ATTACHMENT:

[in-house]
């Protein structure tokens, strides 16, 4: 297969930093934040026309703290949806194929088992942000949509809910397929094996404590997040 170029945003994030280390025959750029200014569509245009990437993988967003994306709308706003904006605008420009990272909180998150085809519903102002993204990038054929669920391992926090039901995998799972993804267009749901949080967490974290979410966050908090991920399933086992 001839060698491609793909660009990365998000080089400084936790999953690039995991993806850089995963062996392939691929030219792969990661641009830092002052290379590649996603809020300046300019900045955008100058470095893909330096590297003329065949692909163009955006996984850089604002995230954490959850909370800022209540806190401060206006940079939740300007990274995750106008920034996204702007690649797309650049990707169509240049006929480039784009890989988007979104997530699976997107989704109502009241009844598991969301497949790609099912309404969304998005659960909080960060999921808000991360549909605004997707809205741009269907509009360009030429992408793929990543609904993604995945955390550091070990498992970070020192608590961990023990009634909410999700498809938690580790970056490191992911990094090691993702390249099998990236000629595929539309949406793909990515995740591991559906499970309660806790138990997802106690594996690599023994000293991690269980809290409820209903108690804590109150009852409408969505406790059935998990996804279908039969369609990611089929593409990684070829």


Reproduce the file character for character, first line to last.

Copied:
[in-house]
């Protein structure tokens, strides 16, 4: 297969930093934040026309703290949806194929088992942000949509809910397929094996404590997040 170029945003994030280390025959750029200014569509245009990437993988967003994306709308706003904006605008420009990272909180998150085809519903102002993204990038054929669920391992926090039901995998799972993804267009749901949080967490974290979410966050908090991920399933086992 001839060698491609793909660009990365998000080089400084936790999953690039995991993806850089995963062996392939691929030219792969990661641009830092002052290379590649996603809020300046300019900045955008100058470095893909330096590297003329065949692909163009955006996984850089604002995230954490959850909370800022209540806190401060206006940079939740300007990274995750106008920034996204702007690649797309650049990707169509240049006929480039784009890989988007979104997530699976997107989704109502009241009844598991969301497949790609099912309404969304998005659960909080960060999921808000991360549909605004997707809205741009269907509009360009030429992408793929990543609904993604995945955390550091070990498992970070020192608590961990023990009634909410999700498809938690580790970056490191992911990094090691993702390249099998990236000629595929539309949406793909990515995740591991559906499970309660806790138990997802106690594996690599023994000293991690269980809290409820209903108690804590109150009852409408969505406790059935998990996804279908039969369609990611089929593409990684070829």